Chris White has been working for large investment banks since the late-1990s, first as a trader and later working on electronic trading platforms. But the creator of Goldman Sachs’ corporate bond trading platform GSessions – which was quietly shelved last year – has no regrets about leaving.
“Goldman is a great firm, but it wasn’t great for me,” says. “To anyone considering a similar move out of banking, ask yourself one question – is your career helped by bureaucracy or hindered? If you work in compliance or law, then stay. Anyone else…”
There’s an element of jest in White’s statement, but it stems from frustration. Investment banks are increasingly positioning themselves as ‘technology companies’, but they’re still not set up for innovation, he says.
“Working on a proprietary product in a big sell-side institution is quite limiting from a career standpoint,” he says. “Large banks don’t foster innovation and a number of interesting and useful ideas are often developed outside of the large banks.”
White left Goldman Sachs in May this year after nearly five years in a technology role. He’s now running his own fintech consulting firm, Viable Mkts, and will be teaching a course on electronic trading at the New York Institute of Finance.
His argument is that despite Goldman’s decision to put GSessions on the back burner, a number of smaller companies have since rolled out similar technology and made it work. Platforms like Liquidnet’s acquisition of Vega-Chi in March last year, for example, or any of the estimated 30 different offerings competing for space in bond e-trading.
“Any nascent technology needs a gestation period, but investment banks are multi-billion dollar institutions which judge every innovation by the same standards as other business areas,” says White. “If it’s not making money quarter on quarter they can’t see the value, but you’re comparing new technology with a mature and profitable business model. It can be difficult to maintain face.”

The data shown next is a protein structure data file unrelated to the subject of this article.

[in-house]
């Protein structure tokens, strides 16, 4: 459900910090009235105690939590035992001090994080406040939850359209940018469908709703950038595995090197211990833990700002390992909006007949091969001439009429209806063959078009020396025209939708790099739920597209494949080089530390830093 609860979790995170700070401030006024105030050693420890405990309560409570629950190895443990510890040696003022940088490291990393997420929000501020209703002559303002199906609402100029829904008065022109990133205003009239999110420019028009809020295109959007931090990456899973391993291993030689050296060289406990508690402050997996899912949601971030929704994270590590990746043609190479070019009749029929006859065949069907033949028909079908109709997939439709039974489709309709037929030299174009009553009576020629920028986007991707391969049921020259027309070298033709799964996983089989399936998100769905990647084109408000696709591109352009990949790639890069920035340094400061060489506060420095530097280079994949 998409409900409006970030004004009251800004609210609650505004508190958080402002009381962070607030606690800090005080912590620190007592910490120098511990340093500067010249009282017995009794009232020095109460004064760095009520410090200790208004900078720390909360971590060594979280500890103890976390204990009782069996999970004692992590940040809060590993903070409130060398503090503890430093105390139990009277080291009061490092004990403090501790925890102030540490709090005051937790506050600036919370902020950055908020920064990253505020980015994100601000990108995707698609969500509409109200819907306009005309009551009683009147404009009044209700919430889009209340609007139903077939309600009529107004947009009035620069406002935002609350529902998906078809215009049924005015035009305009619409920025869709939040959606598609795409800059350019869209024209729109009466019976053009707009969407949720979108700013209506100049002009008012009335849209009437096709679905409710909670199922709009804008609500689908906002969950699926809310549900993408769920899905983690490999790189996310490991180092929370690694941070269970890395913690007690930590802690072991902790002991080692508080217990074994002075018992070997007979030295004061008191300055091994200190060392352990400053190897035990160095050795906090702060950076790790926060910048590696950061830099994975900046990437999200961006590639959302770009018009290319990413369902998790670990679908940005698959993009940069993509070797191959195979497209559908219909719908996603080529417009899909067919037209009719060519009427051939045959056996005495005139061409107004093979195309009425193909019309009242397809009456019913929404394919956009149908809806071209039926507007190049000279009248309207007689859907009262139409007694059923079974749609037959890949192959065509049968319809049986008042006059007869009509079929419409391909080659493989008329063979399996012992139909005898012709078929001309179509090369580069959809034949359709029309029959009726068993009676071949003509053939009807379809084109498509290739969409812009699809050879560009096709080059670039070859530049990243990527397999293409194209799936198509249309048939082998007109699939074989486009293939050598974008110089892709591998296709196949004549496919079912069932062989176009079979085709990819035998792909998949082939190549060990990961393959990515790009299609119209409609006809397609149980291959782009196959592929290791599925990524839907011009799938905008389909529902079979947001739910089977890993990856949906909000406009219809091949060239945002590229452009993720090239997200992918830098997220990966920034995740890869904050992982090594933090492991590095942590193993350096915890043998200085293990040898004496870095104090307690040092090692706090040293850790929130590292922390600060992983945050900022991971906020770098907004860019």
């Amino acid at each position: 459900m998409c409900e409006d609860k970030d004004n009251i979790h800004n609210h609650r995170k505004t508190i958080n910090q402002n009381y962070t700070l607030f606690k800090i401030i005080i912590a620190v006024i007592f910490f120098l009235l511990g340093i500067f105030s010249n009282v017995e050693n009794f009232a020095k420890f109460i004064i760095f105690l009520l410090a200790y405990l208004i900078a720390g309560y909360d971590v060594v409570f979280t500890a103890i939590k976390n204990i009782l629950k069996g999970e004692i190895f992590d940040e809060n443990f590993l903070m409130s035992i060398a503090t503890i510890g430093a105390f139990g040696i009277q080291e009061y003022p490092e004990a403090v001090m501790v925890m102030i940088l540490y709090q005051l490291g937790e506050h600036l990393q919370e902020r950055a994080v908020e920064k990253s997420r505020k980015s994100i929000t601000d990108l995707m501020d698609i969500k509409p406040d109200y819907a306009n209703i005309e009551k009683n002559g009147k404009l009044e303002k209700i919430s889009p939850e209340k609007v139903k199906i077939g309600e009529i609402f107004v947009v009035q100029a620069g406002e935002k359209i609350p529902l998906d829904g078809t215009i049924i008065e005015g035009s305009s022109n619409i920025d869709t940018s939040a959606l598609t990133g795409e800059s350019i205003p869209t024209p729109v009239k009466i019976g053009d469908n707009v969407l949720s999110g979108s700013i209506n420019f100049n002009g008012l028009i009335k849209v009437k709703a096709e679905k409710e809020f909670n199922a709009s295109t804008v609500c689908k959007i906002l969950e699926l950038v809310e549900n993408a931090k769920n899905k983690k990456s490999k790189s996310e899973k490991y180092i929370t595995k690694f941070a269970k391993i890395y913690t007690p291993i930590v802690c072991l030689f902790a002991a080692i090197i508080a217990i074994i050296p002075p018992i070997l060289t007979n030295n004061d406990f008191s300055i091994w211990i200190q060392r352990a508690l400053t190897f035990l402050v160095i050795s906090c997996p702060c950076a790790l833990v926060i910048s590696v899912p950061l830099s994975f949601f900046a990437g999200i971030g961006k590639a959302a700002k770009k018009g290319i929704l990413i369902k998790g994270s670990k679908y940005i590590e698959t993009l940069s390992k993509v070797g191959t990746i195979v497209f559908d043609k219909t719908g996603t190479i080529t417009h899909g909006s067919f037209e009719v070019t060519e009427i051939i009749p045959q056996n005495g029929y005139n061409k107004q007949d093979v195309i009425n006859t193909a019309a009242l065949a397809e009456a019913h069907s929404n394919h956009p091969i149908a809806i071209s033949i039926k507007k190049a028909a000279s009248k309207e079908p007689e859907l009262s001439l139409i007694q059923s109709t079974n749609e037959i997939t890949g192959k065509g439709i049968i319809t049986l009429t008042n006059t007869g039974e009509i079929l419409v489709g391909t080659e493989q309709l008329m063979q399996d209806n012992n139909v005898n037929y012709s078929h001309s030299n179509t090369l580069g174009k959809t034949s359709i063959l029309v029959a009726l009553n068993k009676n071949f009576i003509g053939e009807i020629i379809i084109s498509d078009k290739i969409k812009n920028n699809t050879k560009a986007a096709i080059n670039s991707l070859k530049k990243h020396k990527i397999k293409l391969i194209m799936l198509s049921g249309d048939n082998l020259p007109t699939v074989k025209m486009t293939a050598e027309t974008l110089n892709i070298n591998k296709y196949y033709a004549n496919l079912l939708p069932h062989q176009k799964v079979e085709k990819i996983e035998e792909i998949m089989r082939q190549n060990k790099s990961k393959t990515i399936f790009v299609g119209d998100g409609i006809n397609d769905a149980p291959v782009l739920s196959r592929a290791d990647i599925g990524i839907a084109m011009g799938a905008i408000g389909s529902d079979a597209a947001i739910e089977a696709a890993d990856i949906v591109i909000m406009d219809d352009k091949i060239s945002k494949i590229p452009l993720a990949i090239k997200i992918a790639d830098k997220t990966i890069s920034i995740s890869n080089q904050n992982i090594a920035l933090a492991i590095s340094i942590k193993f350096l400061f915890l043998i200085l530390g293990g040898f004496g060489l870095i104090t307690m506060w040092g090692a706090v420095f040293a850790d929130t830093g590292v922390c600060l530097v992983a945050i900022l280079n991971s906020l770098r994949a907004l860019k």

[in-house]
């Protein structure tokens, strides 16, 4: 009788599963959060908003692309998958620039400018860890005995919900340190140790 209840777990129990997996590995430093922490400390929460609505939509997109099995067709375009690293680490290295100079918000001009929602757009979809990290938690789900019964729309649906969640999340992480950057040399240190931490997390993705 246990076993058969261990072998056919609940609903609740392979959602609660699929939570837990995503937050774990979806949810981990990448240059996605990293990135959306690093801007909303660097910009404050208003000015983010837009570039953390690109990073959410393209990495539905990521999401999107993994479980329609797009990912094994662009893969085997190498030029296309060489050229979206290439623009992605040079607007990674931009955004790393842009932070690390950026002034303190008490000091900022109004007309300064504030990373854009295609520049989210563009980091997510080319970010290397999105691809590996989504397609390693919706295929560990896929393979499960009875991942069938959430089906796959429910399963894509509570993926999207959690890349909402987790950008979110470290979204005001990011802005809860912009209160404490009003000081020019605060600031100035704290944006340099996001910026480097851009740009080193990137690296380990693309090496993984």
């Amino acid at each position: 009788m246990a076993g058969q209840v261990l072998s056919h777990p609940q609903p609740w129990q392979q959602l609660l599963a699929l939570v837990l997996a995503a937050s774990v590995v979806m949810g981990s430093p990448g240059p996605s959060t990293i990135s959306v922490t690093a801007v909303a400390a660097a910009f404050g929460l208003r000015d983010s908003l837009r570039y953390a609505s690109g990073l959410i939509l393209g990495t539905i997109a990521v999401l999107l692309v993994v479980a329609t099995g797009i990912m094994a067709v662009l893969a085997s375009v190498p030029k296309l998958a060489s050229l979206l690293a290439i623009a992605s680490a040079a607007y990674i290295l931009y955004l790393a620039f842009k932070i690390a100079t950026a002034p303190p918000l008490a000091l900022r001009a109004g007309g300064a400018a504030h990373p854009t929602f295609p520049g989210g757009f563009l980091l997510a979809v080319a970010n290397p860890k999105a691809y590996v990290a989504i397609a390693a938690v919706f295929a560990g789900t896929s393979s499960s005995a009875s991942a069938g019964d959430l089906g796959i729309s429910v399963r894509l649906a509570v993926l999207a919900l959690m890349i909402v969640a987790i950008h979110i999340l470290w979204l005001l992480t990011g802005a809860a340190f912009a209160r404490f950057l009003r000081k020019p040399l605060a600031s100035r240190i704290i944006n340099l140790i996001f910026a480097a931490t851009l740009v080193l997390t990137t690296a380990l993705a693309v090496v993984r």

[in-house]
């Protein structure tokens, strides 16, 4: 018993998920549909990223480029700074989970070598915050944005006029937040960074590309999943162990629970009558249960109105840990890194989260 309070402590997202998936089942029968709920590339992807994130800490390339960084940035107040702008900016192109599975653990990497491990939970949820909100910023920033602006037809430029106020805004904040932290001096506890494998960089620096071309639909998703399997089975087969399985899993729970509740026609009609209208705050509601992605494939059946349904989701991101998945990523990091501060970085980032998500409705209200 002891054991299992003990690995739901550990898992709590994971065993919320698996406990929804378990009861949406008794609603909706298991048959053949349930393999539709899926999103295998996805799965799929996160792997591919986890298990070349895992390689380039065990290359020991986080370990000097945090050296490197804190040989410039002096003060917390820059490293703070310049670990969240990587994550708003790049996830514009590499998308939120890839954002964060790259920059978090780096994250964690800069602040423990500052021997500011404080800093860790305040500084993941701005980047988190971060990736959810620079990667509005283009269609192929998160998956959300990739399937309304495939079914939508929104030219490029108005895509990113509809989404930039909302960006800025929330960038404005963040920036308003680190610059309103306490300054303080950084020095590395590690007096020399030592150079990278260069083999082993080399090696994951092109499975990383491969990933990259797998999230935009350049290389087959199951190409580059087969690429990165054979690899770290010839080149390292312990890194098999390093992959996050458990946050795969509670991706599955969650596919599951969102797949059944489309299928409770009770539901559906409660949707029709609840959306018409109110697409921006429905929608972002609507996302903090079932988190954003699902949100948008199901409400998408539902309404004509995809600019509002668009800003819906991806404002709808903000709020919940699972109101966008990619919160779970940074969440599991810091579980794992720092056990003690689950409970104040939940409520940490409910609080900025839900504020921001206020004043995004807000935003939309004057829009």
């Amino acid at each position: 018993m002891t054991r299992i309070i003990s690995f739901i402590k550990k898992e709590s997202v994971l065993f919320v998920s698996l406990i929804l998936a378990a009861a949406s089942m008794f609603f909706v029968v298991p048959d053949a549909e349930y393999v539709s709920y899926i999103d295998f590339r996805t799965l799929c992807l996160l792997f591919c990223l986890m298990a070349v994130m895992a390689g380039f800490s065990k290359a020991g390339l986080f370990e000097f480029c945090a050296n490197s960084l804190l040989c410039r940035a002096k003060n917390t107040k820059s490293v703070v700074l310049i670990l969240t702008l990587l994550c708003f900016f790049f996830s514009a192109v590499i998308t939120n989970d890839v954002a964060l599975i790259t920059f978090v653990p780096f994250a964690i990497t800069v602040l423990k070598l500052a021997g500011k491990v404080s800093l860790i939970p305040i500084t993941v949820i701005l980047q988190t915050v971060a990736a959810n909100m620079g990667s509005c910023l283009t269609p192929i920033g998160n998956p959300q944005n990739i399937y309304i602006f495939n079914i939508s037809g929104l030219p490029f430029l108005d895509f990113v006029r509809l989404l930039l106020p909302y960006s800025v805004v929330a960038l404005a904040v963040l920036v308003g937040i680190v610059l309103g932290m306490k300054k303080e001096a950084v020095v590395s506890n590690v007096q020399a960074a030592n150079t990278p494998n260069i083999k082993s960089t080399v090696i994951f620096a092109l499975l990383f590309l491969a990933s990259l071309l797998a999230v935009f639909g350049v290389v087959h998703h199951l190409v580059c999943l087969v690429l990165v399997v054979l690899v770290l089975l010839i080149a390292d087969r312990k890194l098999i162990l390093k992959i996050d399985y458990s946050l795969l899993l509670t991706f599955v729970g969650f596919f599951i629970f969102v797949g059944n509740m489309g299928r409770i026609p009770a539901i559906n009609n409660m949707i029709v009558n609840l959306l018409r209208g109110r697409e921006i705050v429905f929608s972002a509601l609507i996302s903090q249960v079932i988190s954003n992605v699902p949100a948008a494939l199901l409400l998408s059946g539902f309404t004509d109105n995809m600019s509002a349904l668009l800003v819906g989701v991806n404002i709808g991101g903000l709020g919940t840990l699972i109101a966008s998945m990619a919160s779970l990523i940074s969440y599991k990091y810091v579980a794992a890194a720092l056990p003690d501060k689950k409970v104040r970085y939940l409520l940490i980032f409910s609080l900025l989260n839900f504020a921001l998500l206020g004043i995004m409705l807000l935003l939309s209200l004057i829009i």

White’s comments echo those of other senior banking technologists who have since left to go it alone. Kirat Singh, who led the build out of both cross-asset market risk platform, Athena, at J.P. Morgan and Quartz at Bank of America Merrill Lynch, said there was a “disconnect between those building the systems and those making the decisions”.
One of the issues of pushing into a new space with technology is that it’s the hungry competitors rather than the dominant players who are most aggressive. If anything, the big banks have most to lose by the electronification of the bond market, says White.
“If you look at the FX markets in 2000, Citi was by far the biggest player,” he says. “Then Goldman, Barclays, Deutsche Bank and Merrill all invested heavily in technology and unseated Citi. It’s difficult to gain perspective when you’re the dominant player – who would have said ten years ago that Microsoft would no longer be cool?”
At a micro level, the same is happening on the trading floors of large investment banks. Obviously, there are far fewer traders today than pre-e trading, but those that remain with the ‘traditional’ knowledge of fixed income products need to supplement it with an understanding of how markets are evolving, he says.
“We’re teaching some of these traditional groups, who’s experience is of huge value to employers, that they cannot ignore how technology is modernising these markets or they risk being casualty of change.”